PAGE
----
Alibaba, JD Rivalry Turns Ugly

The heads of China’s two leading e-commerce conglomerates are in the midst of a very public exchange of criticism as the two spar for their share of the world’s largest market of Internet users.

Alibaba founder Jack Ma launched the feud with rival in an interview with the authors of a new book on his company; Ma’s comments, which have since been widely publicized, criticized JD as a firm headed for collapse. “The direction JD is going is not right,” he said. “There is nothing anyone can do about it. So I tell people at the company, definitely don’t get involved with JD. Don’t come blaming us if you die one day.”

The executive was quick to clarify the remarks as being taken out of context during a private, off-the-record conversation, but JD head Richard Liu responded with his own affront, stating that while Ma was busy criticizing the company, JD was focused on improving customer service.

According to reports, however, Ma may be right in his predictions of a JD demise. holds about 45 million active customers, just a small portion compared to Alibaba’s more than 300 million. similarly lacks behind its top rival in mobile commerce and revenue states.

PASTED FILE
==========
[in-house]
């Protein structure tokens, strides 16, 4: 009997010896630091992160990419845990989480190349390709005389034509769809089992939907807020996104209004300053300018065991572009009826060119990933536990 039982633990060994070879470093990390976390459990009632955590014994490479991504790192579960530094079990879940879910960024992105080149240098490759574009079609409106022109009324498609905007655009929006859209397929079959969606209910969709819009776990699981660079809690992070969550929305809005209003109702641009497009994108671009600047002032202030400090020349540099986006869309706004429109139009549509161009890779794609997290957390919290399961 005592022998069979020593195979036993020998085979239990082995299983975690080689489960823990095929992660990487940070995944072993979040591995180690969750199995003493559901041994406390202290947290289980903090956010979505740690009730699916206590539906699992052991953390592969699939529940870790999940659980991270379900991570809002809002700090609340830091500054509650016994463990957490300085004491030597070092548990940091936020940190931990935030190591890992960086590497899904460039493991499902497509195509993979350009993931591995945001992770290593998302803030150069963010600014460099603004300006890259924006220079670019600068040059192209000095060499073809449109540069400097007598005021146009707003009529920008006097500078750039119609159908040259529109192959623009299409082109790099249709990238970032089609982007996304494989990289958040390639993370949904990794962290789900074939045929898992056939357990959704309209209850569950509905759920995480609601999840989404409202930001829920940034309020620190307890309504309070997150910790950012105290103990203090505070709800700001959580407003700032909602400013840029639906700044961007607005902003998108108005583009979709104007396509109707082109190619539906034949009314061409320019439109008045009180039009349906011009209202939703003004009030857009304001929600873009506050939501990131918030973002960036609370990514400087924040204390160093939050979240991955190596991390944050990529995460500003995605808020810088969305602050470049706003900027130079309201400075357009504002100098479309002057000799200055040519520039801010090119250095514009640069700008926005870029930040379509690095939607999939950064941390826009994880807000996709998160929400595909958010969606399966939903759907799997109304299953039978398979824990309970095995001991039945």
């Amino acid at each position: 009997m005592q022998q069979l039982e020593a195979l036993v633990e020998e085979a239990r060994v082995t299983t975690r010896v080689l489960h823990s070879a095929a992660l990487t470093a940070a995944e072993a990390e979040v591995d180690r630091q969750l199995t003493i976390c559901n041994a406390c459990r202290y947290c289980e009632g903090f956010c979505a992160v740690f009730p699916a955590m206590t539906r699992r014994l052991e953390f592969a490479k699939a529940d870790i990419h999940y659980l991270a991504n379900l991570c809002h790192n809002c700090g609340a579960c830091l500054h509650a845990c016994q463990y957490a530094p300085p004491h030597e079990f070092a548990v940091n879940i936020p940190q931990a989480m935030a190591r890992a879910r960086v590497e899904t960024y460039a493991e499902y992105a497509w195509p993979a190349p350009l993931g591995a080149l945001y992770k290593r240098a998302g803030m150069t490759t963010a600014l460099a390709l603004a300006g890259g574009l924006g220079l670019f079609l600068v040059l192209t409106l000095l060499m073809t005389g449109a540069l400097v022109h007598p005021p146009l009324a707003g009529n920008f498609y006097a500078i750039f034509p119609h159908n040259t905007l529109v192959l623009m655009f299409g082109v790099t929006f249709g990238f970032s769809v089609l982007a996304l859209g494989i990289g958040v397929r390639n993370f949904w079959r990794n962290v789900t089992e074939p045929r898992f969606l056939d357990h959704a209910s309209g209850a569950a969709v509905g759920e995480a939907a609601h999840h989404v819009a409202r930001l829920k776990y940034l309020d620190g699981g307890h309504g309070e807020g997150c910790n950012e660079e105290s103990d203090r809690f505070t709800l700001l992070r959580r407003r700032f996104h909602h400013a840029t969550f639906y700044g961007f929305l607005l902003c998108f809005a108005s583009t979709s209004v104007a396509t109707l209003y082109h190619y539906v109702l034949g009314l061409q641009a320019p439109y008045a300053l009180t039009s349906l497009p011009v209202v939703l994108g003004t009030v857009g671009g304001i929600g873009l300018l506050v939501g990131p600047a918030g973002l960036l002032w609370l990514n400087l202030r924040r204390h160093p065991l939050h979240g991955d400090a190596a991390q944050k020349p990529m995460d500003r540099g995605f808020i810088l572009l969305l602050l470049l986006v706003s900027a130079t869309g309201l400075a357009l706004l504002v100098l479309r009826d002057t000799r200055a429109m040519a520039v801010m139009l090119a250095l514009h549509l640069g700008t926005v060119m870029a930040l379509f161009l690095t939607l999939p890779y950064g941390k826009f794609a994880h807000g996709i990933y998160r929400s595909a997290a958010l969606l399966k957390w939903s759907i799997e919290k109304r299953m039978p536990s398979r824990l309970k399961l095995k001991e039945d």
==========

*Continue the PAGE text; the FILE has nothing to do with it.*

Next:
But what seems like a huge lag behind Alibaba could be attributed to JD’s focus on building its assets; the company is in the midst of building its own logistics network, a venture financial experts say will cause a negative profitability for the next few years.

And not all of JD’s recent performance stats have been disappointing. The company recently struck a deal with Internet investment firm Tencent, leading to a 500 percent growth in mobile orders for the e-commerce firm.



The How We Shop Report, a PYMNTS collaboration with PayPal, aims to understand how consumers of all ages and incomes are shifting to shopping and paying online in the midst of the COVID-19 pandemic. Our research builds on a series of studies conducted since March, surveying more than 16,000 consumers on how their shopping habits and payments preferences are changing as the crisis continues. This report focuses on our latest survey of 2,163 respondents and examines how their increased appetite for online commerce and digital touchless methods, such as QR codes, contactless cards and digital wallets, is poised to shape the post-pandemic economy.

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